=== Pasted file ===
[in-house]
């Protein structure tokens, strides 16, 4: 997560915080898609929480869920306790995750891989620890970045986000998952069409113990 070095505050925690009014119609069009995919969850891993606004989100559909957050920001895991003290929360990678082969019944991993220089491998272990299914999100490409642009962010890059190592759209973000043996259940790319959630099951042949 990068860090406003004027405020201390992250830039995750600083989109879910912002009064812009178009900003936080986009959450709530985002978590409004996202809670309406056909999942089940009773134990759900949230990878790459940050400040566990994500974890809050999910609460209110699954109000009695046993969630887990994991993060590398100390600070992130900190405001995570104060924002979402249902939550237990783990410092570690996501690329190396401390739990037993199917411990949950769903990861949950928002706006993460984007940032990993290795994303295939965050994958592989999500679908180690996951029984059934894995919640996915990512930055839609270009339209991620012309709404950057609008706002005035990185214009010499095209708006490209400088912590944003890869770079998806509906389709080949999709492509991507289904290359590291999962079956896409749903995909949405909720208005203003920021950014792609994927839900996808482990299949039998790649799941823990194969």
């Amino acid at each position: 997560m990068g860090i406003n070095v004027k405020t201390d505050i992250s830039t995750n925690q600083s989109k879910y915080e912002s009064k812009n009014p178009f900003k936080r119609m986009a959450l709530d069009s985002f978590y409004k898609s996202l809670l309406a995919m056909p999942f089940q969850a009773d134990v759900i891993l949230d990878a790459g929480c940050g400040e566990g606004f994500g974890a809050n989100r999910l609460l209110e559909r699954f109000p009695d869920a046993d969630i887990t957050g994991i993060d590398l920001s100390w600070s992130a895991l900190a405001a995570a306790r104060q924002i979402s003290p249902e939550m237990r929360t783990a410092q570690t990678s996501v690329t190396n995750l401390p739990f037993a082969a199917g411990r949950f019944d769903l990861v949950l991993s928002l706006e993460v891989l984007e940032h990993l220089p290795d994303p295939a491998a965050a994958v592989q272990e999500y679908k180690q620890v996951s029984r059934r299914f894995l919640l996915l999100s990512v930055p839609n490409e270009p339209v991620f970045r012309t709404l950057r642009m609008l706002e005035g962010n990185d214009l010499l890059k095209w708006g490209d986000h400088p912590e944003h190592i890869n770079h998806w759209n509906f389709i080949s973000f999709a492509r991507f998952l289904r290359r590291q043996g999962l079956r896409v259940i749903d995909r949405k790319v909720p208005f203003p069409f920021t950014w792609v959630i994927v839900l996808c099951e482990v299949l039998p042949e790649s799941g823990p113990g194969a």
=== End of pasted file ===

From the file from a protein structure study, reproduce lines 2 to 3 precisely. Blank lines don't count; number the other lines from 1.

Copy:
């Protein structure tokens, strides 16, 4: 997560915080898609929480869920306790995750891989620890970045986000998952069409113990 070095505050925690009014119609069009995919969850891993606004989100559909957050920001895991003290929360990678082969019944991993220089491998272990299914999100490409642009962010890059190592759209973000043996259940790319959630099951042949 990068860090406003004027405020201390992250830039995750600083989109879910912002009064812009178009900003936080986009959450709530985002978590409004996202809670309406056909999942089940009773134990759900949230990878790459940050400040566990994500974890809050999910609460209110699954109000009695046993969630887990994991993060590398100390600070992130900190405001995570104060924002979402249902939550237990783990410092570690996501690329190396401390739990037993199917411990949950769903990861949950928002706006993460984007940032990993290795994303295939965050994958592989999500679908180690996951029984059934894995919640996915990512930055839609270009339209991620012309709404950057609008706002005035990185214009010499095209708006490209400088912590944003890869770079998806509906389709080949999709492509991507289904290359590291999962079956896409749903995909949405909720208005203003920021950014792609994927839900996808482990299949039998790649799941823990194969």
């Amino acid at each position: 997560m990068g860090i406003n070095v004027k405020t201390d505050i992250s830039t995750n925690q600083s989109k879910y915080e912002s009064k812009n009014p178009f900003k936080r119609m986009a959450l709530d069009s985002f978590y409004k898609s996202l809670l309406a995919m056909p999942f089940q969850a009773d134990v759900i891993l949230d990878a790459g929480c940050g400040e566990g606004f994500g974890a809050n989100r999910l609460l209110e559909r699954f109000p009695d869920a046993d969630i887990t957050g994991i993060d590398l920001s100390w600070s992130a895991l900190a405001a995570a306790r104060q924002i979402s003290p249902e939550m237990r929360t783990a410092q570690t990678s996501v690329t190396n995750l401390p739990f037993a082969a199917g411990r949950f019944d769903l990861v949950l991993s928002l706006e993460v891989l984007e940032h990993l220089p290795d994303p295939a491998a965050a994958v592989q272990e999500y679908k180690q620890v996951s029984r059934r299914f894995l919640l996915l999100s990512v930055p839609n490409e270009p339209v991620f970045r012309t709404l950057r642009m609008l706002e005035g962010n990185d214009l010499l890059k095209w708006g490209d986000h400088p912590e944003h190592i890869n770079h998806w759209n509906f389709i080949s973000f999709a492509r991507f998952l289904r290359r590291q043996g999962l079956r896409v259940i749903d995909r949405k790319v909720p208005f203003p069409f920021t950014w792609v959630i994927v839900l996808c099951e482990v299949l039998p042949e790649s799941g823990p113990g194969a």